Trish Deseine taught the French to cook in the 1990s. She taught them about their own food at a time when a lot of the more affluent sorts had forsaken their kitchens for the convenience of entertaining with foie gras, toasted brioche and Champagne; or something good from the traiteur.
It was in The Winding Stair bookshop in Dublin (how appropriate) that I came across this very distinctive little cookbook, perhaps twenty years ago. It was the concept that appealed to me and so I bought it for little money (there is no price marked, alas but it was probably £2.50 or thereabouts).
David and Stephen Flynn could have ended up like the rest of their university contemporaries: as accountants or solicitors or something else that involves wearing a suit. But fate had something else in mind: firstly, taking over a greengrocers in Greystones, near Dublin and then opening a café (of which there are now two).
The tone is set, in a sense, by the first picture, before you come to any text at all. It’s of a tall Camelia, basking in Spring sunshine as it starts to surrender its petals, an upset galvanised bucket lying on its side in the foreground. Nothing has been primped or styled or made ready for the camera; there’s even a nascent sow thistle in the shade there.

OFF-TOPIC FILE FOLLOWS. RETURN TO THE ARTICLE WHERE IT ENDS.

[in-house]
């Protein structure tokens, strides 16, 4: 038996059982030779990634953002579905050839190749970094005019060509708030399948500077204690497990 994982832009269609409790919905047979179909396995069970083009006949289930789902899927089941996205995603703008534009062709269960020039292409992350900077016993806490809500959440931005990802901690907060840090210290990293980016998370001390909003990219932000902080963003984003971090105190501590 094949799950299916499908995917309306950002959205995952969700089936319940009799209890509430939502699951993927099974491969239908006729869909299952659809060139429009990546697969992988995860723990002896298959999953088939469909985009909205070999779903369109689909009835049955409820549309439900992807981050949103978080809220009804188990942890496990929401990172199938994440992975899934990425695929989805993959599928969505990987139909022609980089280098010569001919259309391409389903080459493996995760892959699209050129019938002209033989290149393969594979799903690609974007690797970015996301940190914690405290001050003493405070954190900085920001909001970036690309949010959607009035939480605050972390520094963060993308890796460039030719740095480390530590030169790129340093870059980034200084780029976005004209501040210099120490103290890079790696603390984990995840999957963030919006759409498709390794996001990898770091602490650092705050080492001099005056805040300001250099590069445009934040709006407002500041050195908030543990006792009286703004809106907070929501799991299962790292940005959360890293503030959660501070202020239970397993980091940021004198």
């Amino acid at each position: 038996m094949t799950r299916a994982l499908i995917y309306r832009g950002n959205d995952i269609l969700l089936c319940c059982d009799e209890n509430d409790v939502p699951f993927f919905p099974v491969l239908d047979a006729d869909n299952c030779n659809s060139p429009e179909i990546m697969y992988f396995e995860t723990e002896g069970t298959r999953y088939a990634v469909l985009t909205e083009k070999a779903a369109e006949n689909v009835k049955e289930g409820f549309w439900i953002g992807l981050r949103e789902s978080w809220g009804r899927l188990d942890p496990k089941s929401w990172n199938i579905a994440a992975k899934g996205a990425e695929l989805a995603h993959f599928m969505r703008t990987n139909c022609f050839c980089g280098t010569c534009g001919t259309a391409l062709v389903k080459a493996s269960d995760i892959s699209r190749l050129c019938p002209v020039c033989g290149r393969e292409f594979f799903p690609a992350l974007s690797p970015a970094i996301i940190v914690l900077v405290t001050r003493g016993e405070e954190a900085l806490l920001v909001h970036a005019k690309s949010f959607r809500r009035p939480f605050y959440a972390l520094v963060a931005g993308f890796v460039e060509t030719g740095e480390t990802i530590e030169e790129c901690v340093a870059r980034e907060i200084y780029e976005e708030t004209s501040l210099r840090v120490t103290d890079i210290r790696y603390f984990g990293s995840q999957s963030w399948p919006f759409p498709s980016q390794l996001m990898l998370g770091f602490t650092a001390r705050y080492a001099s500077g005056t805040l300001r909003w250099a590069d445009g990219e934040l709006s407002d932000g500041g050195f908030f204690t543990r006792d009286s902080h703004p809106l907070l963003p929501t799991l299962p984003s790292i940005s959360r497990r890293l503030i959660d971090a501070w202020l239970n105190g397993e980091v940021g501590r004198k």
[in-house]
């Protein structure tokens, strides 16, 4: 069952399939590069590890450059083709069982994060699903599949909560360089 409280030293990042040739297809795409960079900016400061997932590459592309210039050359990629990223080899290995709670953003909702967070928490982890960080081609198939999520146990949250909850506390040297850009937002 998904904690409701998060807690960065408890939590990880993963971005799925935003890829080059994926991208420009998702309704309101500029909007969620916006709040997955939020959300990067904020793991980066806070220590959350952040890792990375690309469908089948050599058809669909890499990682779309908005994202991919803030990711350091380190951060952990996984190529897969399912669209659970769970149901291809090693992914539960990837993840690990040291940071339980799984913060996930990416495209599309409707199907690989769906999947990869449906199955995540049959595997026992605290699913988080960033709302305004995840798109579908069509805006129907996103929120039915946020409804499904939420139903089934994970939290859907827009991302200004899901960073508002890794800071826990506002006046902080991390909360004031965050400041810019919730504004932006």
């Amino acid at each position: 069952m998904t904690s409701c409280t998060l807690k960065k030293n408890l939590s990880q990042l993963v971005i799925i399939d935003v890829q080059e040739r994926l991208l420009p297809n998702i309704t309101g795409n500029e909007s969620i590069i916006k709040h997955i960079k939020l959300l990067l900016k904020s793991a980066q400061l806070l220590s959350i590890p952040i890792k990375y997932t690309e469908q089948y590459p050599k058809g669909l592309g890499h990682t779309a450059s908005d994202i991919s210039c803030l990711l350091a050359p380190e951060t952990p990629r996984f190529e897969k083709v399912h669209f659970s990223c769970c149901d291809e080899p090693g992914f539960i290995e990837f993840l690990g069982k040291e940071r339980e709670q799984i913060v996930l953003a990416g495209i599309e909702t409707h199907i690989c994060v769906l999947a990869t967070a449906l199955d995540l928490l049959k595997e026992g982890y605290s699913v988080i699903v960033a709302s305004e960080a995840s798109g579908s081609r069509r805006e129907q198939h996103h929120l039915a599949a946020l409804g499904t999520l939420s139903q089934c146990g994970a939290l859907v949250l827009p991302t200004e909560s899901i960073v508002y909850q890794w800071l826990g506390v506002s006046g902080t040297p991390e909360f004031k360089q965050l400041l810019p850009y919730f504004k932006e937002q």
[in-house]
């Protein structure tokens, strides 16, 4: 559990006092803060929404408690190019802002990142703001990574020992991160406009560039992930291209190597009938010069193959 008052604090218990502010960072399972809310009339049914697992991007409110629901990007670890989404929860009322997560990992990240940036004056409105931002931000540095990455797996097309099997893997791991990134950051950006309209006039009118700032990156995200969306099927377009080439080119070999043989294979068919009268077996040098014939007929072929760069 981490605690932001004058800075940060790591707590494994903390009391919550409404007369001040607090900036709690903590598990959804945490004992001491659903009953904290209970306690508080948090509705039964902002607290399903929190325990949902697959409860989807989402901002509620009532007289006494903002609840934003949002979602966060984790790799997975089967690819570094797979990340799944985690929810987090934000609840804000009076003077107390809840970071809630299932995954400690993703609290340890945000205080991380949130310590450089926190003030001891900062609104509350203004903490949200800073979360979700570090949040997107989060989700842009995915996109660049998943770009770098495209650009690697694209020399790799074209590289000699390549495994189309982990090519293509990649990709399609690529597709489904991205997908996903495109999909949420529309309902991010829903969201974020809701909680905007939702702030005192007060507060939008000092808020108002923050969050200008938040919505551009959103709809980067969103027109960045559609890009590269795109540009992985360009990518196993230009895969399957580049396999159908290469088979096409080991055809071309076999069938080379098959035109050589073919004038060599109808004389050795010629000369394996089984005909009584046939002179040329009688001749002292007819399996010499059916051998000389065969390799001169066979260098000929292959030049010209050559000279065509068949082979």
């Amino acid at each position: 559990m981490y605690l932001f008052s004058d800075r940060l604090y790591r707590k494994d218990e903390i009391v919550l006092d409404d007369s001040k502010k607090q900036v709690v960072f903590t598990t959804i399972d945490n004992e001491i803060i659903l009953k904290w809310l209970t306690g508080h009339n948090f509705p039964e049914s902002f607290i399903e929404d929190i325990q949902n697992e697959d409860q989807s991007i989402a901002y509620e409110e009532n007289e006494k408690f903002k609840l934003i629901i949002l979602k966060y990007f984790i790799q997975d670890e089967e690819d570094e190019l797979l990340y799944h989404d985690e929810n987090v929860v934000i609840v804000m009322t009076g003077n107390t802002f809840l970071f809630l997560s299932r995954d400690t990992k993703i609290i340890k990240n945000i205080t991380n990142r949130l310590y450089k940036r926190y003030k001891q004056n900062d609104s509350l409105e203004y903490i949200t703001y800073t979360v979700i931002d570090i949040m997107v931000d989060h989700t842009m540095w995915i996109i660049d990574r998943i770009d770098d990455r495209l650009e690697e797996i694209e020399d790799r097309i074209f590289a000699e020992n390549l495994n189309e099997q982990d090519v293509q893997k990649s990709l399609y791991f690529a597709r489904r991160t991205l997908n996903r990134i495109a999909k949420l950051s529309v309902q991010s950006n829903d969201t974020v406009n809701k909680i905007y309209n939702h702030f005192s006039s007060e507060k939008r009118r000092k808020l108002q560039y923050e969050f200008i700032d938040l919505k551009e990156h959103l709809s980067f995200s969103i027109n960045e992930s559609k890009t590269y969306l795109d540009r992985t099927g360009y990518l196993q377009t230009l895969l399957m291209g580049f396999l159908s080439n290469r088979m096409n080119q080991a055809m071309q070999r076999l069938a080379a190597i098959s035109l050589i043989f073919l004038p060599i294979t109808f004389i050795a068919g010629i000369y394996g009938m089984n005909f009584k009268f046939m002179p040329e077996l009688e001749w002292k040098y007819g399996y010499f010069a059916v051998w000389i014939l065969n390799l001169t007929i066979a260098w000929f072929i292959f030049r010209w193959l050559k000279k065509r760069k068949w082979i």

Every chef and restauranteur wants to produce a cookbook. It’s a great mercy that most of them don’t manage to do so. Indeed, I remember asking the great Rowley Leigh (who not only cooks like an angel but writes like one too) if he had a new book in gestation.
Gubbeen is one of the famous names in Irish food, largely because Giana Ferguson started to make one of the country’s first and best farmhouse cheeses on the eponymous farm in West Cork way back when such things were truly pioneering, in 1975.